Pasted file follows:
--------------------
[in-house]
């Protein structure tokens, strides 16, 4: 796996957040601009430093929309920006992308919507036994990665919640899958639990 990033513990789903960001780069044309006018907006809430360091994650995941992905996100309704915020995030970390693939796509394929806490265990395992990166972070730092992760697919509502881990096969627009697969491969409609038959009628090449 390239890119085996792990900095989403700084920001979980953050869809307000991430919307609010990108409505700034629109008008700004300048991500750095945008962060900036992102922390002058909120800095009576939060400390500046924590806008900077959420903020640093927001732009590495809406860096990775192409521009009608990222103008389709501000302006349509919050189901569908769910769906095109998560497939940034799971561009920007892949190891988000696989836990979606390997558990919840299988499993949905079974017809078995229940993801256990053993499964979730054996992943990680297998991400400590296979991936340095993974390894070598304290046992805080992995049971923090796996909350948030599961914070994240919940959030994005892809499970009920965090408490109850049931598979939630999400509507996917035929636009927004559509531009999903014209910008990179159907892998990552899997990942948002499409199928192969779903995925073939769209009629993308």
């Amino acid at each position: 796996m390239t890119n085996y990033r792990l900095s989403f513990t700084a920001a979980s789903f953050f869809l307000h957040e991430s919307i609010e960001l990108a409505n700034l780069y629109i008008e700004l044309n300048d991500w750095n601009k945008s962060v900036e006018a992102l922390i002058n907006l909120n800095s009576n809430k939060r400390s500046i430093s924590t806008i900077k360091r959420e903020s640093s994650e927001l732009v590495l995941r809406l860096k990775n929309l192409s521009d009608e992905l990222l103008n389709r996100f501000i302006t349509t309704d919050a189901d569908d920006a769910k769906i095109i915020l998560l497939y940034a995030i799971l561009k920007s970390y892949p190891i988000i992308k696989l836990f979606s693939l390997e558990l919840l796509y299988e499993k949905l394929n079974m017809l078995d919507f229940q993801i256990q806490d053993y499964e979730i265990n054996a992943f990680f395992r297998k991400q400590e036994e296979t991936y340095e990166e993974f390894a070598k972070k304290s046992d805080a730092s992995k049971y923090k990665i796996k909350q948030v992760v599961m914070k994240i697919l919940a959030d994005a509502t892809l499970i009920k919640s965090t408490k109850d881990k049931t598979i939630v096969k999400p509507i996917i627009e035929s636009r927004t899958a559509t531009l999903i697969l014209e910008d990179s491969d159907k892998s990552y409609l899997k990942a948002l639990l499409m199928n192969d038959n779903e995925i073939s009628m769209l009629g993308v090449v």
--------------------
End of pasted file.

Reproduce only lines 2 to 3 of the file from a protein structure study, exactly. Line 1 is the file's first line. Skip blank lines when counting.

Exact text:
């Protein structure tokens, strides 16, 4: 796996957040601009430093929309920006992308919507036994990665919640899958639990 990033513990789903960001780069044309006018907006809430360091994650995941992905996100309704915020995030970390693939796509394929806490265990395992990166972070730092992760697919509502881990096969627009697969491969409609038959009628090449 390239890119085996792990900095989403700084920001979980953050869809307000991430919307609010990108409505700034629109008008700004300048991500750095945008962060900036992102922390002058909120800095009576939060400390500046924590806008900077959420903020640093927001732009590495809406860096990775192409521009009608990222103008389709501000302006349509919050189901569908769910769906095109998560497939940034799971561009920007892949190891988000696989836990979606390997558990919840299988499993949905079974017809078995229940993801256990053993499964979730054996992943990680297998991400400590296979991936340095993974390894070598304290046992805080992995049971923090796996909350948030599961914070994240919940959030994005892809499970009920965090408490109850049931598979939630999400509507996917035929636009927004559509531009999903014209910008990179159907892998990552899997990942948002499409199928192969779903995925073939769209009629993308």
């Amino acid at each position: 796996m390239t890119n085996y990033r792990l900095s989403f513990t700084a920001a979980s789903f953050f869809l307000h957040e991430s919307i609010e960001l990108a409505n700034l780069y629109i008008e700004l044309n300048d991500w750095n601009k945008s962060v900036e006018a992102l922390i002058n907006l909120n800095s009576n809430k939060r400390s500046i430093s924590t806008i900077k360091r959420e903020s640093s994650e927001l732009v590495l995941r809406l860096k990775n929309l192409s521009d009608e992905l990222l103008n389709r996100f501000i302006t349509t309704d919050a189901d569908d920006a769910k769906i095109i915020l998560l497939y940034a995030i799971l561009k920007s970390y892949p190891i988000i992308k696989l836990f979606s693939l390997e558990l919840l796509y299988e499993k949905l394929n079974m017809l078995d919507f229940q993801i256990q806490d053993y499964e979730i265990n054996a992943f990680f395992r297998k991400q400590e036994e296979t991936y340095e990166e993974f390894a070598k972070k304290s046992d805080a730092s992995k049971y923090k990665i796996k909350q948030v992760v599961m914070k994240i697919l919940a959030d994005a509502t892809l499970i009920k919640s965090t408490k109850d881990k049931t598979i939630v096969k999400p509507i996917i627009e035929s636009r927004t899958a559509t531009l999903i697969l014209e910008d990179s491969d159907k892998s990552y409609l899997k990942a948002l639990l499409m199928n192969d038959n779903e995925i073939s009628m769209l009629g993308v090449v």